Thursday, April 21, 2022


Lila, talented seamstress
and great encourager

Recently I had a busy day with Lila, one of my three dear sisters-in-law. Lila is an accomplished, creative seamstress. 

Through the years she has helped me select fabrics and then done the sewing for numerous projects from clothing to decorating the downsized home we built nearly a decade ago.

Since my hemorrhagic stroke in 2011, she also makes it possible for me to go shopping. She helps me make it safely from her vehicle to the store, providing her left arm for me to hold on with my right hand so I can keep my balance. 

Lately our fabric shopping has been at Hobby Lobby. Once inside I transfer to holding on to a shopping cart.

My contribution is pushing the cart as she pulls out bolts of material and we decide on fabrics for my projects and some for her family projects. 

With our choices loaded into the cart, we head to the lady who cuts off the fabric from the bolts.

I'm in awe of my SIL and that lady who measures and cuts lengths of the fabric we need. That wonderful Hobby Lobby employee and my SIL both do rapid-fire arithmetic in their heads. 

I would have difficulty doing those calculations, even with a calculator.

After checking out we headed to her car for the next phase of our outing.

We always end our shopping excursions with lunch, my treat at an eatery of Lila’s choice. This time it was a beach-side barbecue joint that both of us had been wanting to try. 

It did not disappoint. And portions were so generous that I had a box of leftover pulled-pork from my order that Hubby and I shared for our next meal.

The makeup of some people is to be ever conscious of the need of other individuals and just how to meet that need.

My mother had that gift and so does Lila. Being a stroke-survivor has made me even more aware of such individuals. I cherish the blessings lavished on me by my spouse, relatives, friends, strangers and a loving God.

When I feel like moaning about a health challenge or frustration at an inability to do something, thoughts of the blessings heaped on me get this old lady back on the thankful track.



Friday, April 8, 2022

Advice needed!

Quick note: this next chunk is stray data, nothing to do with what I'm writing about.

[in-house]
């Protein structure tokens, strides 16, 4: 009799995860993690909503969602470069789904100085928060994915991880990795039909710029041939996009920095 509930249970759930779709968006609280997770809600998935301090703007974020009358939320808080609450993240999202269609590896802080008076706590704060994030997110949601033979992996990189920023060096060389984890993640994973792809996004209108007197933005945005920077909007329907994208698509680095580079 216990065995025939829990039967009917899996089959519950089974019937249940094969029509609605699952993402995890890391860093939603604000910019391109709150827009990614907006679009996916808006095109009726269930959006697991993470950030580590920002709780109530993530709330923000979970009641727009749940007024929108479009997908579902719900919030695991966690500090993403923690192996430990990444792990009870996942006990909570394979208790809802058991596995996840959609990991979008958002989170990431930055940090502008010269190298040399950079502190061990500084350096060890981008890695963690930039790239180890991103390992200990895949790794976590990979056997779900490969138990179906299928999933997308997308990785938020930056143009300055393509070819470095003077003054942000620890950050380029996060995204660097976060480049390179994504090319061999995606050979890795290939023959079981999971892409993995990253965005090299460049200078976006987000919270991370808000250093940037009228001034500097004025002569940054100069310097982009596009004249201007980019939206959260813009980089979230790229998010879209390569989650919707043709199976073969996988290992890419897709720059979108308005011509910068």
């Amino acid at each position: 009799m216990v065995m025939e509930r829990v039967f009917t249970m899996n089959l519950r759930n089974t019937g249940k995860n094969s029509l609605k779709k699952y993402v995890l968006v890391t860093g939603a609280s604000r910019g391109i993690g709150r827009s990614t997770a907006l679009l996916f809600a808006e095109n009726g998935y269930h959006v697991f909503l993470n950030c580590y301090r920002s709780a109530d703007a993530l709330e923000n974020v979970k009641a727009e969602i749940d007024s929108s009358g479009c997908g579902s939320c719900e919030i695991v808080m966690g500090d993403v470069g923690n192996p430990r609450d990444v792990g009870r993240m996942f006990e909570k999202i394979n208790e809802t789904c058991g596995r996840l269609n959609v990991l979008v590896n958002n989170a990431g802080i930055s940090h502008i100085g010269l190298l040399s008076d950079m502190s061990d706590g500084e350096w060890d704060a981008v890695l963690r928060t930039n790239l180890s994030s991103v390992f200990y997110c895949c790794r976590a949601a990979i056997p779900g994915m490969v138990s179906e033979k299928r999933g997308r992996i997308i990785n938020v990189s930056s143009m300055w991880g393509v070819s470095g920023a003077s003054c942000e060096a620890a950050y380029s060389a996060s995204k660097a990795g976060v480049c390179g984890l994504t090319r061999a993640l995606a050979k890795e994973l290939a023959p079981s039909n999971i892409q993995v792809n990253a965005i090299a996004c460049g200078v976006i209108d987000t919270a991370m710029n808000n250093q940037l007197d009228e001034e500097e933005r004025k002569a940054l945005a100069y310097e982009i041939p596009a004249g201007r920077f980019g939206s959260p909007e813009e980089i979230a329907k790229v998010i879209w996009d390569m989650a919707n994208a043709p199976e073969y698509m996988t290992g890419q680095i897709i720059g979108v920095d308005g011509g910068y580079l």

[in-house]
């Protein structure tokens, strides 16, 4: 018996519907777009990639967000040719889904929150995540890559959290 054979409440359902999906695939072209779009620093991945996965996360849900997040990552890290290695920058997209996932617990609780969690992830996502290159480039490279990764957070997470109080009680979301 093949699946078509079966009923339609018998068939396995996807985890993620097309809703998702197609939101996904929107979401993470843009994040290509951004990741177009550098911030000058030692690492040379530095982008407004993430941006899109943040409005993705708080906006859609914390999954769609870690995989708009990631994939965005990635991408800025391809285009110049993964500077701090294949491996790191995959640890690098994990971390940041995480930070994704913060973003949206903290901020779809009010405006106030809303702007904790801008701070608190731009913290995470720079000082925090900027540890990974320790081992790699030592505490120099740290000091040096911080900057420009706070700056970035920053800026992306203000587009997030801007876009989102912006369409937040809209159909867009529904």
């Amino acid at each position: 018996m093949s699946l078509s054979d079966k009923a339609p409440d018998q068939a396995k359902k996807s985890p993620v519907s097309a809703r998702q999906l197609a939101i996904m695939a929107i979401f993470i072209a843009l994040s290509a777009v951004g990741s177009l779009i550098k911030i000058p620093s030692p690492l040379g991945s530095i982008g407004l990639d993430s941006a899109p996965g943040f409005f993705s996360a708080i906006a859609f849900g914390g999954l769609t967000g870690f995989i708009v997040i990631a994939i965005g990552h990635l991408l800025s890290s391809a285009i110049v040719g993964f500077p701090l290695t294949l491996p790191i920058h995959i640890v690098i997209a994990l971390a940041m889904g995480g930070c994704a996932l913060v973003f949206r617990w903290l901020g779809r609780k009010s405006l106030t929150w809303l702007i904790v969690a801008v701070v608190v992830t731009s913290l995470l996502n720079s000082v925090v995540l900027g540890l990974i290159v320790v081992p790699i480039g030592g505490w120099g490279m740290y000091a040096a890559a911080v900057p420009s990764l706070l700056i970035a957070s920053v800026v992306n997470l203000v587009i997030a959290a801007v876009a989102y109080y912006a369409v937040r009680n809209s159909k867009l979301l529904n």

My comments on longtime blogging friends' post show up but on others don't my comments don't  "take." 

As usual, I am sure that the problem is my total lack of persistence in ferreting out the "how to" of solving the mystery. 


Monday, April 4, 2022

Happy Pains

Tomorrow we will be making an easy two-hour drive to attend the confirmation of Nate, our second oldest grand.

How quickly they are all growing up. As usual, these once-in-a-lifetime events set me to revisiting the past. 

Prior to the birth of our first child 50 years ago, I attended one of those classes the hospital sponsored for their pregnant patients.

That first child is now the father of Nate and three more of our six grandchildren.

But in 1971 I had no prior experience in the process of ushering new little humans into the world. I naively took every word at that hospital class as gospel.

December 23, I began to "feel funny." It was a bit earlier than the date my obstetrician had predicted. So clueless me, I considered it interesting but not an eminent sign that our little one was on the way. 

My father-in-law and mother-in-law, AKA Grandma Sugar, had come over to share our supper of pork chops and veggies. 

Grandma Sugar had also agreed to help me make pralines.  

Her pralines were magic in the mouth. I wanted to share that magic as Christmas gifts for friends and relatives. I also wanted her advice about my weird feelings as she was mom to three offspring.

When I described what my body was experiencing, she assured me this was not "THE DAY." I figured she would know.  

After the pralines were done and the visiting over, they departed for home. A little later that evening, those sensations I experienced had intensified and were increasingly hard to ignore. 

Now both Hubby and I were becoming a bit anxious. We called the doctor. Our call went to his answering service.

The female who answered informed me he was unavailable. By that time, I was convinced I was about to pop a baby out. She explained the doctor was at a Christmas party.